Windies win T20 at Gabba

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    Watching the West Indies celebrate victory over Australia in Brisbane on Wednesday night was an unusual sight.

    But it may have paled in comparison to the “strange” sensation George Bailey felt leading out an unheralded national side in the one-off Twenty20 international at the Gabba.

    The West Indies bounced back from a 5-0 one-day series loss to Australia with a 27-run T20 win over the depleted hosts at the Gabba, ensuring they ended their horror Down Under tour with a smile.

    It marked the once mighty Windies’ first win in Australia over the hosts in any form since 1997.

    Bailey was left with a bad taste in his mouth – and it wasn’t the fact Australia had crashed to their fifth straight T20 loss.

    At the same time a Matthew Wade-captained Australian team played a tour match in India, Bailey led out an inexperienced outfit featuring three T20 debutants – Ben Rohrer, Josh Hazlewood and Nathan Coulter-Nile.

    In the end, Australia stumbled to 8-164 in response to a fast finishing Windies’ 6-191 in front of 19,562.

    While players tried to thrust their name in front of Test selectors in the two-day clash with the Indian Board President’s XI in Chennai, punters were struggling to recognise all the Australian T20 players at the Gabba.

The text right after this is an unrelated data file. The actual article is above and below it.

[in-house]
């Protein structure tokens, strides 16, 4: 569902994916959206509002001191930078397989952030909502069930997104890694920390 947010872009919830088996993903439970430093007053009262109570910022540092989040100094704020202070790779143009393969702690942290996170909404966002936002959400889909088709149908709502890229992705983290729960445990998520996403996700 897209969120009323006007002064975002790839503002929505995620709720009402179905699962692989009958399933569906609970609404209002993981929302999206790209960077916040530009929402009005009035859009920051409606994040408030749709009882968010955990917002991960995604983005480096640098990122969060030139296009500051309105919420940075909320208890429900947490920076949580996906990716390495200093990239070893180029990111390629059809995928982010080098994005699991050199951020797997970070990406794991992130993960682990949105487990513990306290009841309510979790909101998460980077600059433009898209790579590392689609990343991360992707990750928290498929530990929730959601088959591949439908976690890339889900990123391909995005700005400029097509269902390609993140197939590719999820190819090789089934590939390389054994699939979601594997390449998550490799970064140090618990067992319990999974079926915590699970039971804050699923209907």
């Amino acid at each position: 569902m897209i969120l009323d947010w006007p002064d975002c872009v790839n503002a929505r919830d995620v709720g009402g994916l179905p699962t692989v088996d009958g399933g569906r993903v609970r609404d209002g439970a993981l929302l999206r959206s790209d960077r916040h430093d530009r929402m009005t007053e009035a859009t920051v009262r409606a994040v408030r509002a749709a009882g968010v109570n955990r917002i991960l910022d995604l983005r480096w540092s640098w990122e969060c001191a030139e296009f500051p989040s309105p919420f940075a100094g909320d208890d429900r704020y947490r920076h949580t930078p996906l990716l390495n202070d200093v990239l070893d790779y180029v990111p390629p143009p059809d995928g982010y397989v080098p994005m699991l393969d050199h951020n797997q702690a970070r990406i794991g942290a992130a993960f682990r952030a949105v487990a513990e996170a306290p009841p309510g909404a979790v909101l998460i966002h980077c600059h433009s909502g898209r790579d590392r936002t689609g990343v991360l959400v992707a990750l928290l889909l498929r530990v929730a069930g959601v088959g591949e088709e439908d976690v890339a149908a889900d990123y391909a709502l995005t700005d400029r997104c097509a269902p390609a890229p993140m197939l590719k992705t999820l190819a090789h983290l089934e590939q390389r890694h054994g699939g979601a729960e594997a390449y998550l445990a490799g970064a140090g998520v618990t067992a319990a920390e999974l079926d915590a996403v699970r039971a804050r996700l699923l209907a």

“No doubt it was a bit strange,” Bailey said of his no name outfit.

    “It’s not ideal. As an Australian captain you want your full strength team out there at all times.”

    At least one of the Windies’ biggest stars shone at the Gabba on Wednesday night.

    Kieron Pollard backed up with 3-30, at one stage eyeing a hat-trick, after thrashing 26 off 17 balls to ensure a daunting target.

    But denied Australian cricket’s biggest names due to the Test tour clash, fans voted with their feet in Brisbane – barely half of the Gabba was full for what was supposed to be this summer’s international cricket climax.

    Australia looked comfortable at 1-79 in the 10th over with Shaun Marsh and Adam Voges at the crease before two run outs in three balls turned the match on its head.

    First Marsh (21 off 19 balls) was caught short by Tino Best at cover, ending a 74-run second wicket stand.

    Next over keeper Devon Thomas fumbled before redeeming himself by throwing down the wickets to catch out Voges (51 off 32 balls) and Australia never recovered despite the best efforts of Brad Haddin (22 off 11 balls).

    The hosts initially punched above their weight after the early loss of Chris Gayle (eight) in just the second over thanks to the miserly James Faulkner (3-28 off four overs).

    Opener Johnson Charles (57 off 35 balls) featured in an 88-run second wicket stand but the late hitting of Pollard, Andre Russell (23 not out off 11) and captain Darren Sammy (20 off seven) ensured the visitors lashed 48 runs off the final three overs.

    © AAP 2018
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    The Crowd Says (6)